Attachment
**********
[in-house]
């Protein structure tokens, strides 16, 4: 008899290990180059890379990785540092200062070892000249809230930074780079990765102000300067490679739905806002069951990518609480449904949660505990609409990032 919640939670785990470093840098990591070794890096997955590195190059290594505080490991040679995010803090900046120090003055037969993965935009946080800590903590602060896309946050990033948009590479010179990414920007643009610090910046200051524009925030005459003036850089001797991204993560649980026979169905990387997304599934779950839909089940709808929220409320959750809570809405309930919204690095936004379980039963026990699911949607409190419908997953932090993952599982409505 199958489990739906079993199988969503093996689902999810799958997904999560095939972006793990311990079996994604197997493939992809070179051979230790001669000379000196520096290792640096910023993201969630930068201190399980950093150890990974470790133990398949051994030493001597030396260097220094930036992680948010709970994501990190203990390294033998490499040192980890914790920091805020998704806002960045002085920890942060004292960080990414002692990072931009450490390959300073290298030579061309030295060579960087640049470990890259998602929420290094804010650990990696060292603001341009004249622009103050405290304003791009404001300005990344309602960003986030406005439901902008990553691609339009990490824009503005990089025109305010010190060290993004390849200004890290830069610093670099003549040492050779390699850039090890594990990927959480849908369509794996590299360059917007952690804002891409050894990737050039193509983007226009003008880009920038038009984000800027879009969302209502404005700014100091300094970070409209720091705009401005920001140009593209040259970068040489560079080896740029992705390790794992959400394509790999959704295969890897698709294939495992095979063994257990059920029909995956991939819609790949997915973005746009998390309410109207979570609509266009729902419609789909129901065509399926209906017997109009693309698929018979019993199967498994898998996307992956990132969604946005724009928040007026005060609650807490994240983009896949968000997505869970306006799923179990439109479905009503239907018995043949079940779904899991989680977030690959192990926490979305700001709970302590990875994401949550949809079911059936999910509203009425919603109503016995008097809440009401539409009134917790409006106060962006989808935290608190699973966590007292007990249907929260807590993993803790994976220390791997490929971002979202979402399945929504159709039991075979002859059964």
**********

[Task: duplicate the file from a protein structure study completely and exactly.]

[in-house]
């Protein structure tokens, strides 16, 4: 008899290990180059890379990785540092200062070892000249809230930074780079990765102000300067490679739905806002069951990518609480449904949660505990609409990032 919640939670785990470093840098990591070794890096997955590195190059290594505080490991040679995010803090900046120090003055037969993965935009946080800590903590602060896309946050990033948009590479010179990414920007643009610090910046200051524009925030005459003036850089001797991204993560649980026979169905990387997304599934779950839909089940709808929220409320959750809570809405309930919204690095936004379980039963026990699911949607409190419908997953932090993952599982409505 199958489990739906079993199988969503093996689902999810799958997904999560095939972006793990311990079996994604197997493939992809070179051979230790001669000379000196520096290792640096910023993201969630930068201190399980950093150890990974470790133990398949051994030493001597030396260097220094930036992680948010709970994501990190203990390294033998490499040192980890914790920091805020998704806002960045002085920890942060004292960080990414002692990072931009450490390959300073290298030579061309030295060579960087640049470990890259998602929420290094804010650990990696060292603001341009004249622009103050405290304003791009404001300005990344309602960003986030406005439901902008990553691609339009990490824009503005990089025109305010010190060290993004390849200004890290830069610093670099003549040492050779390699850039090890594990990927959480849908369509794996590299360059917007952690804002891409050894990737050039193509983007226009003008880009920038038009984000800027879009969302209502404005700014100091300094970070409209720091705009401005920001140009593209040259970068040489560079080896740029992705390790794992959400394509790999959704295969890897698709294939495992095979063994257990059920029909995956991939819609790949997915973005746009998390309410109207979570609509266009729902419609789909129901065509399926209906017997109009693309698929018979019993199967498994898998996307992956990132969604946005724009928040007026005060609650807490994240983009896949968000997505869970306006799923179990439109479905009503239907018995043949079940779904899991989680977030690959192990926490979305700001709970302590990875994401949550949809079911059936999910509203009425919603109503016995008097809440009401539409009134917790409006106060962006989808935290608190699973966590007292007990249907929260807590993993803790994976220390791997490929971002979202979402399945929504159709039991075979002859059964």